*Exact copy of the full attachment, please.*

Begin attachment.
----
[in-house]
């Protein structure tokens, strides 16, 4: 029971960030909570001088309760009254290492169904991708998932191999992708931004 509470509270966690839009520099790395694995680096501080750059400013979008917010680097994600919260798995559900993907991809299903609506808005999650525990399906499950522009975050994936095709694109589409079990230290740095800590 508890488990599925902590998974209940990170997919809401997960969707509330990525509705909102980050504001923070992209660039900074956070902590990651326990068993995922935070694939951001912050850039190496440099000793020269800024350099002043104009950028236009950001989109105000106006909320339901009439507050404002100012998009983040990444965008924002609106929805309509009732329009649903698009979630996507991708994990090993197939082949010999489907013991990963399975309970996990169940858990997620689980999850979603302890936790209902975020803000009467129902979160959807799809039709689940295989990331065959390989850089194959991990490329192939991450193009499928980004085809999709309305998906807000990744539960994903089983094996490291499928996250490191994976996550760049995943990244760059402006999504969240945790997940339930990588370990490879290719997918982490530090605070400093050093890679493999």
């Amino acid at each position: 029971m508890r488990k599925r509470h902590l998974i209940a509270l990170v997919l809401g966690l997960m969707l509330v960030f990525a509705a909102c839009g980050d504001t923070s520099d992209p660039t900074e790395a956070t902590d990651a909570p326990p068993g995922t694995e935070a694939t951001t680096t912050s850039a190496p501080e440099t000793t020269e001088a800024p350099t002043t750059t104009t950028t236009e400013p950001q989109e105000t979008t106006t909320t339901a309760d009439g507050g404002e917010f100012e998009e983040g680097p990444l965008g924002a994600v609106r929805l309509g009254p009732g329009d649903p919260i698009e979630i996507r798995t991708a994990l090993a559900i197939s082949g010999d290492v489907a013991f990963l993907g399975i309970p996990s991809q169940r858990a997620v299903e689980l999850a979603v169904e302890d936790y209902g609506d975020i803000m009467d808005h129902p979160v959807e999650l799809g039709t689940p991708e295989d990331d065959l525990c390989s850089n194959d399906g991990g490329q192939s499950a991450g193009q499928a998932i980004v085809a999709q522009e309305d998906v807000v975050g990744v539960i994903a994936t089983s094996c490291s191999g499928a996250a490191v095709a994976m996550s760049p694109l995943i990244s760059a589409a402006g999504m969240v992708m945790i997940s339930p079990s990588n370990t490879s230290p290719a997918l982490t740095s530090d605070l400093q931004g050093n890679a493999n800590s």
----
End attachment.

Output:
[in-house]
């Protein structure tokens, strides 16, 4: 029971960030909570001088309760009254290492169904991708998932191999992708931004 509470509270966690839009520099790395694995680096501080750059400013979008917010680097994600919260798995559900993907991809299903609506808005999650525990399906499950522009975050994936095709694109589409079990230290740095800590 508890488990599925902590998974209940990170997919809401997960969707509330990525509705909102980050504001923070992209660039900074956070902590990651326990068993995922935070694939951001912050850039190496440099000793020269800024350099002043104009950028236009950001989109105000106006909320339901009439507050404002100012998009983040990444965008924002609106929805309509009732329009649903698009979630996507991708994990090993197939082949010999489907013991990963399975309970996990169940858990997620689980999850979603302890936790209902975020803000009467129902979160959807799809039709689940295989990331065959390989850089194959991990490329192939991450193009499928980004085809999709309305998906807000990744539960994903089983094996490291499928996250490191994976996550760049995943990244760059402006999504969240945790997940339930990588370990490879290719997918982490530090605070400093050093890679493999």
């Amino acid at each position: 029971m508890r488990k599925r509470h902590l998974i209940a509270l990170v997919l809401g966690l997960m969707l509330v960030f990525a509705a909102c839009g980050d504001t923070s520099d992209p660039t900074e790395a956070t902590d990651a909570p326990p068993g995922t694995e935070a694939t951001t680096t912050s850039a190496p501080e440099t000793t020269e001088a800024p350099t002043t750059t104009t950028t236009e400013p950001q989109e105000t979008t106006t909320t339901a309760d009439g507050g404002e917010f100012e998009e983040g680097p990444l965008g924002a994600v609106r929805l309509g009254p009732g329009d649903p919260i698009e979630i996507r798995t991708a994990l090993a559900i197939s082949g010999d290492v489907a013991f990963l993907g399975i309970p996990s991809q169940r858990a997620v299903e689980l999850a979603v169904e302890d936790y209902g609506d975020i803000m009467d808005h129902p979160v959807e999650l799809g039709t689940p991708e295989d990331d065959l525990c390989s850089n194959d399906g991990g490329q192939s499950a991450g193009q499928a998932i980004v085809a999709q522009e309305d998906v807000v975050g990744v539960i994903a994936t089983s094996c490291s191999g499928a996250a490191v095709a994976m996550s760049p694109l995943i990244s760059a589409a402006g999504m969240v992708m945790i997940s339930p079990s990588n370990t490879s230290p290719a997918l982490t740095s530090d605070l400093q931004g050093n890679a493999n800590s």